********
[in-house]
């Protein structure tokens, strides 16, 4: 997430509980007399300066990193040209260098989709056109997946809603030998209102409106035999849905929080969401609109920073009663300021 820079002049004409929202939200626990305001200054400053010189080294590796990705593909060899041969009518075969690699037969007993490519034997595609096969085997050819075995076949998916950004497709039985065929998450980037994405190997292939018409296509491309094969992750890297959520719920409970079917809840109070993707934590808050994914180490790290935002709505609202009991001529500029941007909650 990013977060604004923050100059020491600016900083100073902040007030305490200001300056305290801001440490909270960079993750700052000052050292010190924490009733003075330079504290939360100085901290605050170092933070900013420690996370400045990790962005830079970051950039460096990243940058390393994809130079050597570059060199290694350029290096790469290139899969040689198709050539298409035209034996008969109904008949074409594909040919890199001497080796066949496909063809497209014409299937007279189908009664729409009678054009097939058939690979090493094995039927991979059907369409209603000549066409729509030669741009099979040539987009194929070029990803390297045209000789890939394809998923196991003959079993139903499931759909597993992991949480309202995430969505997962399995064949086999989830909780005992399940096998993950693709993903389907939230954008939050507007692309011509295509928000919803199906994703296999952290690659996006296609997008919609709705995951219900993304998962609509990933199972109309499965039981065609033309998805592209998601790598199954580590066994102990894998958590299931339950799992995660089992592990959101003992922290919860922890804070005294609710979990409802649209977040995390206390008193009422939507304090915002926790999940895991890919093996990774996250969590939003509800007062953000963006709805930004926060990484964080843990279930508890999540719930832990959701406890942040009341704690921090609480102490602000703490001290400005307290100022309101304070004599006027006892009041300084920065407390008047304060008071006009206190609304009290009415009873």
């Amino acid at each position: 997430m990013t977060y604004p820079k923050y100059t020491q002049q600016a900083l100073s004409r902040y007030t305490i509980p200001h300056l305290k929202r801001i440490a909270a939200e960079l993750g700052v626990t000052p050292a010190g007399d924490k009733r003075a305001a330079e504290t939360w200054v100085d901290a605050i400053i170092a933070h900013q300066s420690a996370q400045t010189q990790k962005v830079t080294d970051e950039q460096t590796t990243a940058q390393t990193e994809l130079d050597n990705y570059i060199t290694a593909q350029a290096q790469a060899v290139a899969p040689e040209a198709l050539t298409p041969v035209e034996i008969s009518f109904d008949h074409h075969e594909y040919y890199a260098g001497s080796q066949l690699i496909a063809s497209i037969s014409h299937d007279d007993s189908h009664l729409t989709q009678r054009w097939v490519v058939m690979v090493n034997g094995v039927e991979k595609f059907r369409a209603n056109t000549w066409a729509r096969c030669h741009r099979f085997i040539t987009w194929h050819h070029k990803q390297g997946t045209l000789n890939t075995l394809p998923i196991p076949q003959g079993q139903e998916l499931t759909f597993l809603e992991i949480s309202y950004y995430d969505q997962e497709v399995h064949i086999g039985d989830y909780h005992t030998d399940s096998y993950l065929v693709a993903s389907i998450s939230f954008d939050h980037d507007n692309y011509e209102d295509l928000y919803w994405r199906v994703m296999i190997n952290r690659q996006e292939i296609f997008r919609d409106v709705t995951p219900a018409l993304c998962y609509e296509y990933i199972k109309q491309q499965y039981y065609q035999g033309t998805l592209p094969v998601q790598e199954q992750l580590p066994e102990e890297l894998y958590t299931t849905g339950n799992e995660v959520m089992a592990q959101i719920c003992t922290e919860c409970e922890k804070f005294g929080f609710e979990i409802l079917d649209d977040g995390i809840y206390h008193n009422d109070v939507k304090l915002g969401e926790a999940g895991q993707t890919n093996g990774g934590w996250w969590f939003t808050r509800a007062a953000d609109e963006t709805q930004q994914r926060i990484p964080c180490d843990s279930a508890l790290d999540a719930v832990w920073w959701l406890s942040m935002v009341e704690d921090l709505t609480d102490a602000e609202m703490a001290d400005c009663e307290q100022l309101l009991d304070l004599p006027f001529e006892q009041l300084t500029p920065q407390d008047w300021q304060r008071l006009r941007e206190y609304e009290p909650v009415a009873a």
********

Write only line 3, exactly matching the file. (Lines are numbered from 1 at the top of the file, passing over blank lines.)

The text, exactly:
């Amino acid at each position: 997430m990013t977060y604004p820079k923050y100059t020491q002049q600016a900083l100073s004409r902040y007030t305490i509980p200001h300056l305290k929202r801001i440490a909270a939200e960079l993750g700052v626990t000052p050292a010190g007399d924490k009733r003075a305001a330079e504290t939360w200054v100085d901290a605050i400053i170092a933070h900013q300066s420690a996370q400045t010189q990790k962005v830079t080294d970051e950039q460096t590796t990243a940058q390393t990193e994809l130079d050597n990705y570059i060199t290694a593909q350029a290096q790469a060899v290139a899969p040689e040209a198709l050539t298409p041969v035209e034996i008969s009518f109904d008949h074409h075969e594909y040919y890199a260098g001497s080796q066949l690699i496909a063809s497209i037969s014409h299937d007279d007993s189908h009664l729409t989709q009678r054009w097939v490519v058939m690979v090493n034997g094995v039927e991979k595609f059907r369409a209603n056109t000549w066409a729509r096969c030669h741009r099979f085997i040539t987009w194929h050819h070029k990803q390297g997946t045209l000789n890939t075995l394809p998923i196991p076949q003959g079993q139903e998916l499931t759909f597993l809603e992991i949480s309202y950004y995430d969505q997962e497709v399995h064949i086999g039985d989830y909780h005992t030998d399940s096998y993950l065929v693709a993903s389907i998450s939230f954008d939050h980037d507007n692309y011509e209102d295509l928000y919803w994405r199906v994703m296999i190997n952290r690659q996006e292939i296609f997008r919609d409106v709705t995951p219900a018409l993304c998962y609509e296509y990933i199972k109309q491309q499965y039981y065609q035999g033309t998805l592209p094969v998601q790598e199954q992750l580590p066994e102990e890297l894998y958590t299931t849905g339950n799992e995660v959520m089992a592990q959101i719920c003992t922290e919860c409970e922890k804070f005294g929080f609710e979990i409802l079917d649209d977040g995390i809840y206390h008193n009422d109070v939507k304090l915002g969401e926790a999940g895991q993707t890919n093996g990774g934590w996250w969590f939003t808050r509800a007062a953000d609109e963006t709805q930004q994914r926060i990484p964080c180490d843990s279930a508890l790290d999540a719930v832990w920073w959701l406890s942040m935002v009341e704690d921090l709505t609480d102490a602000e609202m703490a001290d400005c009663e307290q100022l309101l009991d304070l004599p006027f001529e006892q009041l300084t500029p920065q407390d008047w300021q304060r008071l006009r941007e206190y609304e009290p909650v009415a009873a």